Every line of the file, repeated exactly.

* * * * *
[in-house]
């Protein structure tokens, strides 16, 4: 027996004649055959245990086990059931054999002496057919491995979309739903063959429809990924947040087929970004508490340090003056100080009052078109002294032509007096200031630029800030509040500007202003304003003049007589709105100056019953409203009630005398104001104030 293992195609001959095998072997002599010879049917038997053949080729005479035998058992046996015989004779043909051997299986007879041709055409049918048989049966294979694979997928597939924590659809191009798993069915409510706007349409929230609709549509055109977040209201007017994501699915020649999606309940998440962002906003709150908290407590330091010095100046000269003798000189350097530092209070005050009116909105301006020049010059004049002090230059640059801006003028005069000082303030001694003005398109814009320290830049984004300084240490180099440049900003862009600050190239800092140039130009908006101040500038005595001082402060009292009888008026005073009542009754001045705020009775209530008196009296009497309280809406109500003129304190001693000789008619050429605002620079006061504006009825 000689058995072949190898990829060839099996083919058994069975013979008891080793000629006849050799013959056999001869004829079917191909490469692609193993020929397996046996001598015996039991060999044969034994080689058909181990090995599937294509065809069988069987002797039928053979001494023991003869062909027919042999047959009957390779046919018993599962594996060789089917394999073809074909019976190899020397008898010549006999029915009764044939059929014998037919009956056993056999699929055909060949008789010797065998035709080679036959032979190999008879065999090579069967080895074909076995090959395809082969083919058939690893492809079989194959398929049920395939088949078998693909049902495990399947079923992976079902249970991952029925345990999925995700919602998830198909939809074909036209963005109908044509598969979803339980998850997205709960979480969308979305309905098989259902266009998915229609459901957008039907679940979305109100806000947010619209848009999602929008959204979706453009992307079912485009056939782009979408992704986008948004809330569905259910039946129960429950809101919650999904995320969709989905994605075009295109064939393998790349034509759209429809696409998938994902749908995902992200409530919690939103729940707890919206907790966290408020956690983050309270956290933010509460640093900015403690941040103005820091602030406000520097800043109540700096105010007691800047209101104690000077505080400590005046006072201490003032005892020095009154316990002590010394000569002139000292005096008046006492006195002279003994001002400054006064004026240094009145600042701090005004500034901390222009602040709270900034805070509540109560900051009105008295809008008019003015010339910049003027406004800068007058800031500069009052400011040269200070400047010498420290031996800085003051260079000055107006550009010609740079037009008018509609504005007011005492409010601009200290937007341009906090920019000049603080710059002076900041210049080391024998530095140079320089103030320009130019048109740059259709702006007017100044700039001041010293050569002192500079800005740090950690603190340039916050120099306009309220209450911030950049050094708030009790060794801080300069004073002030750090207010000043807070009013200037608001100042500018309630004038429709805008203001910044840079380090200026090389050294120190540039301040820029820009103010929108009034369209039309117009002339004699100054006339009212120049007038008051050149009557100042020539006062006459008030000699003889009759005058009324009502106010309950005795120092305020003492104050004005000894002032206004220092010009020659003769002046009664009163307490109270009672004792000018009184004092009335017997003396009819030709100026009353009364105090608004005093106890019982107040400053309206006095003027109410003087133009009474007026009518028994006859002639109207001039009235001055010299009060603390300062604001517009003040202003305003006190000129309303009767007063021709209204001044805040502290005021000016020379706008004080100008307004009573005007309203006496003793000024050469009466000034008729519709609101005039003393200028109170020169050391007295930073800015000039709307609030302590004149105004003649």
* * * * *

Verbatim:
[in-house]
């Protein structure tokens, strides 16, 4: 027996004649055959245990086990059931054999002496057919491995979309739903063959429809990924947040087929970004508490340090003056100080009052078109002294032509007096200031630029800030509040500007202003304003003049007589709105100056019953409203009630005398104001104030 293992195609001959095998072997002599010879049917038997053949080729005479035998058992046996015989004779043909051997299986007879041709055409049918048989049966294979694979997928597939924590659809191009798993069915409510706007349409929230609709549509055109977040209201007017994501699915020649999606309940998440962002906003709150908290407590330091010095100046000269003798000189350097530092209070005050009116909105301006020049010059004049002090230059640059801006003028005069000082303030001694003005398109814009320290830049984004300084240490180099440049900003862009600050190239800092140039130009908006101040500038005595001082402060009292009888008026005073009542009754001045705020009775209530008196009296009497309280809406109500003129304190001693000789008619050429605002620079006061504006009825 000689058995072949190898990829060839099996083919058994069975013979008891080793000629006849050799013959056999001869004829079917191909490469692609193993020929397996046996001598015996039991060999044969034994080689058909181990090995599937294509065809069988069987002797039928053979001494023991003869062909027919042999047959009957390779046919018993599962594996060789089917394999073809074909019976190899020397008898010549006999029915009764044939059929014998037919009956056993056999699929055909060949008789010797065998035709080679036959032979190999008879065999090579069967080895074909076995090959395809082969083919058939690893492809079989194959398929049920395939088949078998693909049902495990399947079923992976079902249970991952029925345990999925995700919602998830198909939809074909036209963005109908044509598969979803339980998850997205709960979480969308979305309905098989259902266009998915229609459901957008039907679940979305109100806000947010619209848009999602929008959204979706453009992307079912485009056939782009979408992704986008948004809330569905259910039946129960429950809101919650999904995320969709989905994605075009295109064939393998790349034509759209429809696409998938994902749908995902992200409530919690939103729940707890919206907790966290408020956690983050309270956290933010509460640093900015403690941040103005820091602030406000520097800043109540700096105010007691800047209101104690000077505080400590005046006072201490003032005892020095009154316990002590010394000569002139000292005096008046006492006195002279003994001002400054006064004026240094009145600042701090005004500034901390222009602040709270900034805070509540109560900051009105008295809008008019003015010339910049003027406004800068007058800031500069009052400011040269200070400047010498420290031996800085003051260079000055107006550009010609740079037009008018509609504005007011005492409010601009200290937007341009906090920019000049603080710059002076900041210049080391024998530095140079320089103030320009130019048109740059259709702006007017100044700039001041010293050569002192500079800005740090950690603190340039916050120099306009309220209450911030950049050094708030009790060794801080300069004073002030750090207010000043807070009013200037608001100042500018309630004038429709805008203001910044840079380090200026090389050294120190540039301040820029820009103010929108009034369209039309117009002339004699100054006339009212120049007038008051050149009557100042020539006062006459008030000699003889009759005058009324009502106010309950005795120092305020003492104050004005000894002032206004220092010009020659003769002046009664009163307490109270009672004792000018009184004092009335017997003396009819030709100026009353009364105090608004005093106890019982107040400053309206006095003027109410003087133009009474007026009518028994006859002639109207001039009235001055010299009060603390300062604001517009003040202003305003006190000129309303009767007063021709209204001044805040502290005021000016020379706008004080100008307004009573005007309203006496003793000024050469009466000034008729519709609101005039003393200028109170020169050391007295930073800015000039709307609030302590004149105004003649």